Figure 5.37: Algerian dry natural gas production and consumption (Source EIA 2013, country report Algeria)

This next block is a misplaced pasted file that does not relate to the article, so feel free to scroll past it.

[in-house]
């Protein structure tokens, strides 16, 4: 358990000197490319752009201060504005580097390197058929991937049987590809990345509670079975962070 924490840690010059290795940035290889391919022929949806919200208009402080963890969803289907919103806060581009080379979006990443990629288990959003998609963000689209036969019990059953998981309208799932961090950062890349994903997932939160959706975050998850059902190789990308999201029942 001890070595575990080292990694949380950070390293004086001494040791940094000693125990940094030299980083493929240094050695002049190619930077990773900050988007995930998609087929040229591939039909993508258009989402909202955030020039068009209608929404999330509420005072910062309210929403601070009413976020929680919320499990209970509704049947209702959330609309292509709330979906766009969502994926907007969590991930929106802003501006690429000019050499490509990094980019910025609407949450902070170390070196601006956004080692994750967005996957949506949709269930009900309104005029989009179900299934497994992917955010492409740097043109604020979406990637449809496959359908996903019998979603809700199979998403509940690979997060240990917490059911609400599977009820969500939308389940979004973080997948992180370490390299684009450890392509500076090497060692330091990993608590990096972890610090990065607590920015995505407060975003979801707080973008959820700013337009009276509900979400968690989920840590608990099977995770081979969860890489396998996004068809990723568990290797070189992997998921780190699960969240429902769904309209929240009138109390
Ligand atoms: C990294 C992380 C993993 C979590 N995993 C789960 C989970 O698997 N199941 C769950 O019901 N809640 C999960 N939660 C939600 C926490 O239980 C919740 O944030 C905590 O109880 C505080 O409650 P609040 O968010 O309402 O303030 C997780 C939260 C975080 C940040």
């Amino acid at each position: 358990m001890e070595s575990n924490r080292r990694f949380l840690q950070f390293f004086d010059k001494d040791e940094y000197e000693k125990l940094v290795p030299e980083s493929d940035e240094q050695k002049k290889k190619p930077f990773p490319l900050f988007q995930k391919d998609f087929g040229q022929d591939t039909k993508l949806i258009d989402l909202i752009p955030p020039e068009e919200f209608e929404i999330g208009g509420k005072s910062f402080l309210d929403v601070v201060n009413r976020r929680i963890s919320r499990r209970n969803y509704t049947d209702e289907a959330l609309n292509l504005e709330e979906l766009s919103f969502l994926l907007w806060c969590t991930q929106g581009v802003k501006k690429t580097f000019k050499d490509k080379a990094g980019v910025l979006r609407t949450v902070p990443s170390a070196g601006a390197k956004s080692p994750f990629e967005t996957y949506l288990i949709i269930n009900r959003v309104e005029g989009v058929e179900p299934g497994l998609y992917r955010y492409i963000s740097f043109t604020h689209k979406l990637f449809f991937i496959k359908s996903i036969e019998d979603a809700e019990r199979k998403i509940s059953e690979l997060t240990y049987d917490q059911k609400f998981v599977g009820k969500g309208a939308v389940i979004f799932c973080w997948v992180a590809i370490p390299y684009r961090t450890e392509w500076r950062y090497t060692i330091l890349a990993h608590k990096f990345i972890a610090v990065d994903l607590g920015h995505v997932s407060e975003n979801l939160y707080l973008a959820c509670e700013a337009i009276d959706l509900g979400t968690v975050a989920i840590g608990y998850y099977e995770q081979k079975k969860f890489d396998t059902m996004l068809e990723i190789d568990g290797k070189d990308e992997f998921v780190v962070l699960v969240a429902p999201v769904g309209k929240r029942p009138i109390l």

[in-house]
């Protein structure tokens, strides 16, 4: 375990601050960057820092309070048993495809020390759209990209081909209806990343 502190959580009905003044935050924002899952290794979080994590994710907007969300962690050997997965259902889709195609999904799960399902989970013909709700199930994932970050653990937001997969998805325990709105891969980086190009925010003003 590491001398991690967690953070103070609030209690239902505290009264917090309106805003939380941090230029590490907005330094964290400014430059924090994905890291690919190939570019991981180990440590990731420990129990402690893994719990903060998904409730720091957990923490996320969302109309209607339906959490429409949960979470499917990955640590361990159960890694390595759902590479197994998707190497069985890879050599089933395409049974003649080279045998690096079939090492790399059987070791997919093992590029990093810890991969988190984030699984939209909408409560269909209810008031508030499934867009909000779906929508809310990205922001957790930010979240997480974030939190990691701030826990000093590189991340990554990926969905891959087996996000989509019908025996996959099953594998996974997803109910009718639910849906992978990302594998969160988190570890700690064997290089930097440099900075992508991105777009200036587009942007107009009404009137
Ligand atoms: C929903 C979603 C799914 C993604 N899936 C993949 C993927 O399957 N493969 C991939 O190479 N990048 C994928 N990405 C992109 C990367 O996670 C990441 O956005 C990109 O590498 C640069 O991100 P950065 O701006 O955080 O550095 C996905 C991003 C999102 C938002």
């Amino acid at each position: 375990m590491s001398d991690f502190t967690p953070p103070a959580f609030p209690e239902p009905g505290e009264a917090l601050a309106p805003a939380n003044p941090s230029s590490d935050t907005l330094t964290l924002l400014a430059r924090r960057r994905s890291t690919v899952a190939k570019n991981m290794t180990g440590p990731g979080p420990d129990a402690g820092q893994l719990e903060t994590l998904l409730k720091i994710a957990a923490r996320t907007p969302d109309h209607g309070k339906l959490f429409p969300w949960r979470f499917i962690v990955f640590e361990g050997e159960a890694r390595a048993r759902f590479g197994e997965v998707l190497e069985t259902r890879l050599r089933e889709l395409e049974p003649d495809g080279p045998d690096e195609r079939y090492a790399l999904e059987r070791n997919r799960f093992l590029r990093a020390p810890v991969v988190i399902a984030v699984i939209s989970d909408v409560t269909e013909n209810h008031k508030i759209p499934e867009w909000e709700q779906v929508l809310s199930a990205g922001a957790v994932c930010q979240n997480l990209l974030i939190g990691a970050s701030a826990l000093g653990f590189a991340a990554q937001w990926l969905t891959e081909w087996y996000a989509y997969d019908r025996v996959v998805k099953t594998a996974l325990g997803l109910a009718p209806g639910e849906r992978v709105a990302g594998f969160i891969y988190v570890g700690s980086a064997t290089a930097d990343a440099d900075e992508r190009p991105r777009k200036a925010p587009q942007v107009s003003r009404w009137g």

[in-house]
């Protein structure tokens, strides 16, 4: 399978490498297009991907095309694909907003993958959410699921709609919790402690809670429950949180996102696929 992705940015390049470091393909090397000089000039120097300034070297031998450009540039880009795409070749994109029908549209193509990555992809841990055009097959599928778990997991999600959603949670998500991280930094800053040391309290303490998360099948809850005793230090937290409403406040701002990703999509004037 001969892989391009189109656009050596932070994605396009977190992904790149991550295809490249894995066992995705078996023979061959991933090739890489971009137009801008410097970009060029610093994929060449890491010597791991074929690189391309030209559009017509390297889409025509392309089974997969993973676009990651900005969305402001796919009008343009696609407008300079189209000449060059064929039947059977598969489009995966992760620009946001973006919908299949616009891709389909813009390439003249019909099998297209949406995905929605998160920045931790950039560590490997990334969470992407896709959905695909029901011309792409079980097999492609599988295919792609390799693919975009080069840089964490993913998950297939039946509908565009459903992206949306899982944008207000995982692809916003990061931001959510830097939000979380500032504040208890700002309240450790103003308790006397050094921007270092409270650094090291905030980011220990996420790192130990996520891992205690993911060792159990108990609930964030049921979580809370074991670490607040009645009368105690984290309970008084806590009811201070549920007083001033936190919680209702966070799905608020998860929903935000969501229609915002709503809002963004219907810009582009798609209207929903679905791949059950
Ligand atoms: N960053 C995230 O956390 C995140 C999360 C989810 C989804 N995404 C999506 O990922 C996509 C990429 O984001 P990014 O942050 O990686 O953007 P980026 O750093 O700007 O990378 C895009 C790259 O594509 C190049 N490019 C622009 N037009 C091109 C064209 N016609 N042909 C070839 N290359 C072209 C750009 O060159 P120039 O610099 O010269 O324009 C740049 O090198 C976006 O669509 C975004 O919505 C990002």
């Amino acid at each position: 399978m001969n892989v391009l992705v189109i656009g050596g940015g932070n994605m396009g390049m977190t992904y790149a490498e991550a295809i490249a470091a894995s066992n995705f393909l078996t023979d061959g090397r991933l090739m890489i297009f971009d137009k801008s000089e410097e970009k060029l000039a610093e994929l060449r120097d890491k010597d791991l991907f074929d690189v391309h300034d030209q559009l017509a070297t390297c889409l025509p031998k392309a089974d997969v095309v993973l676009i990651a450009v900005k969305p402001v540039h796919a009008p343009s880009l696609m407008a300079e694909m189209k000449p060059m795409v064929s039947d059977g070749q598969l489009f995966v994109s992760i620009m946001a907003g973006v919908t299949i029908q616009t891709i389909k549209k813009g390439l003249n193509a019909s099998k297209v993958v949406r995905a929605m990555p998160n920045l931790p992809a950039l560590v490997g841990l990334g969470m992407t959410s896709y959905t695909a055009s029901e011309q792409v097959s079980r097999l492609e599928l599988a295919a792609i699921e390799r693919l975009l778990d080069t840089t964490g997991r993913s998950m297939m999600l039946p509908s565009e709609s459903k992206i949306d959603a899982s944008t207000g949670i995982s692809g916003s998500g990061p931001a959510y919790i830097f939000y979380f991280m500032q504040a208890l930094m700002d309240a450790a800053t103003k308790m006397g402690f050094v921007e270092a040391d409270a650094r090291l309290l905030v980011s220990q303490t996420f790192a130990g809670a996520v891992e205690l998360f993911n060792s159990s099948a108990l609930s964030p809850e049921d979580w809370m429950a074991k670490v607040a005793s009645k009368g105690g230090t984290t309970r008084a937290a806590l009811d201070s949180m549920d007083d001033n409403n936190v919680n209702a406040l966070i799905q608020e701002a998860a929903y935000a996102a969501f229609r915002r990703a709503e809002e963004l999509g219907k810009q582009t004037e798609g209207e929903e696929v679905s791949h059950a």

Pipelines Gas is exported to Europe through three main pipelines crossing the Mediterranean sea: \\ Pipeline Enrico Mattei (GEM): It came on line in 1983 and transports gas along 1,650km from Algeria to Italy via Tunisia. According to Sonatrach, its capacity is around 33bcma. \\ Maghreb–Europe Gas Pipeline (MEG): it came on line in 1996 and transports gas along 520km to Spain via Morocco. Its capacity is around 12bcma. \\ MEDGAZ pipeline: it came on line in 2011 and transports gas along 200km onshore and offshore, from Algeria to Spain. Its capacity is around 8bcma. LNG plants Currently, Algeria has three liquefaction plants, two in Arzew (after the closure of one unit in April 2010 ) in the West and one in Skikda in the East. Combined LNG production capacity of all four plants is 44bcma of equivalent gas 1) (484TWh/y). In 2013 Algeria exported 28bcm (308TWh) of natural gas via pipeline. 55% of the pipe exports went through Spain (Portuguese and Spanish markets) while the remaining 45% went through Italy (Italian and Slovenian markets). Algerian pipe- line exports toward Spain were around 8–11bcma (88–121 TWh/y) between 2006 and 2011. From 2012, with the setting up of the MEDGAZ pipeline, imports have increased up to around 15bcma (165TWh/y). In the meantime Algerian pipeline exports toward Italy were above 20 bcma (220 TWh/y) between 2006 and 2012. However, from 2013 a 40% decline has been observed which could be linked to the renegotiation of long-term contracts between ENI and Sonatrach 2) . Almost all of Algerian LNG exports went to Europe over the last years with France and Spain as the main destinations. In the period of 2007–2013 France counted for 41% to 50% of Algerian LNG exports when Spain amounted for 24% to 35% and smaller quantities were delivered to Greece. The main non-EU destination was Turkey and some small volumes also reached Asia (India and Japan received a combined 2% of LNG exports in 2011).